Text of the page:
Video Astronauts Train Underwater for Deep Space Missions

Manned deep space missions are still a long way off, but space agencies are already testing procedures, equipment and human stamina for operations in extreme environment conditions. Small groups of astronauts take turns in spending days in an underwater lab, off Florida’s southern coast, simulating future missions to some remote world. VOA’s George Putic reports.
Video

Video Special Olympics Show Competitors' Skill, Determination

Special Olympics competitions will wrap up Saturday in Los Angeles, and the closing ceremony for athletes with intellectual disabilities will be held Sunday night. In a week of competition, athletes have shown what they can do through skill and determination. VOA's Mike O'Sullivan reports.
Video

Video Civil Rights Leaders Struggled to Achieve Voting Rights Act

Fifty years ago, lawmakers approved, and U.S. President Lyndon Johnson signed, the Voting Rights Act of 1965. The measure outlawed racial discrimination in voting, giving millions of blacks in many parts of the southern United States federal enforcement of the right to vote. Correspondent Chris Simkins introduces us to some civil rights leaders who were on the front lines in the struggle for voting rights.
Video

Video Shooter’s Grill: Serving Food with a Touch of the Second Amendment

Shooter's Grill, a restaurant in Rifle, Colorado, attracts visitors from all over the world as well as local patrons. The reason? Waitresses openly carry loaded firearms as they serve food, and customers are welcome to carry them, too. VOA's Enming Liu and Lin Yang paid a visit to Shooter's Grill, and heard different opinions about this unique establishment.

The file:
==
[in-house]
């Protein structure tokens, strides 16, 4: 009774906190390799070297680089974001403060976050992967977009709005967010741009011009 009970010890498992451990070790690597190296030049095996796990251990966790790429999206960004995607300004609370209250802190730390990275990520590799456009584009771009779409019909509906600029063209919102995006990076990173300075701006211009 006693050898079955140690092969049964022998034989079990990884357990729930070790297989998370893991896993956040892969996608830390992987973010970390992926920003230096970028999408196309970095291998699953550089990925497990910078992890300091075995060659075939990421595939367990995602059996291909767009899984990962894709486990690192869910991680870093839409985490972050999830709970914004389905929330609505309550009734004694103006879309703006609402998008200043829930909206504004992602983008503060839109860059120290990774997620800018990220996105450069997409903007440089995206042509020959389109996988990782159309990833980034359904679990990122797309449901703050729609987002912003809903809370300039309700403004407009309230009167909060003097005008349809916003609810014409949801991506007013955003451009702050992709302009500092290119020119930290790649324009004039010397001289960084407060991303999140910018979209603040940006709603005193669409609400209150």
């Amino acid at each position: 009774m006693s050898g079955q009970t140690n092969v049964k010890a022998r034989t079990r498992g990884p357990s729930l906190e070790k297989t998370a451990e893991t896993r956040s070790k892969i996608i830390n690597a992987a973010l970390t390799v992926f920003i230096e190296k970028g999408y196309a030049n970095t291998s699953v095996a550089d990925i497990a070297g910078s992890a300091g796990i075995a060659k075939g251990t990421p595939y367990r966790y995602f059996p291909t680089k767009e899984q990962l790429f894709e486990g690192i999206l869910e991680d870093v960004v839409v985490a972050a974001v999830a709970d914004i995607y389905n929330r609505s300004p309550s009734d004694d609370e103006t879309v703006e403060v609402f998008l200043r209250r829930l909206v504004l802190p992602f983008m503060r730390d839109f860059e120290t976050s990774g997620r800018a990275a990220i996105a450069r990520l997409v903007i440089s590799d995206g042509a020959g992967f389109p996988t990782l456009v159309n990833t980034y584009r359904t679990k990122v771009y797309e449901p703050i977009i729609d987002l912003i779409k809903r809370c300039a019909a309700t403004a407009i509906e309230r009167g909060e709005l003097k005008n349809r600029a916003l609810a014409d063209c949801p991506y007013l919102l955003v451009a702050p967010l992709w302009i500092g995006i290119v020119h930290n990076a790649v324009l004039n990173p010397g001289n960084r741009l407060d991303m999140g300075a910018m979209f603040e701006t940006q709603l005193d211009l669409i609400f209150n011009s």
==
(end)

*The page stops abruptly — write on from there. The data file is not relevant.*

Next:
Video

Video Despite Controversy, Business Owner Continues Sale of Confederate Flags

At Cooter’s, a store in rural Sperryville, Virginia, about 120 kilometers west of Washington, D.C., Confederate flags are flying off the shelves. The red, white and blue battle flag, with 13 white stars representing the Confederate states, was carried by southern forces during the U.S. Civil War in the 1860s. The South had seceded from the Union over several key issues of disagreement, including slavery. VOA’s Deborah Block has the story.
Video

Video Booming London Property a ‘Haven for Dirty Money’

Billions of dollars of so-called ‘dirty money’ from the proceeds of crime - especially from Russia - are being laundered through the London property market, according to anti-corruption activists. As Henry Ridgwell reports from the British capital, the government has pledged to crack down on the practice.
Video

Video Hometown of Boy Scouts of America Founder Reacts to Gay Leader Decision

Ottawa, Illinois, is the hometown of W.D. Boyce, who founded the Boy Scouts of America in 1910. In Ottawa, where Scouting remains an important part of the legacy of the community, the end of the organization's ban on openly gay adult leaders was seen as inevitable. VOA's Kane Farabaugh reports.

VOA Blogs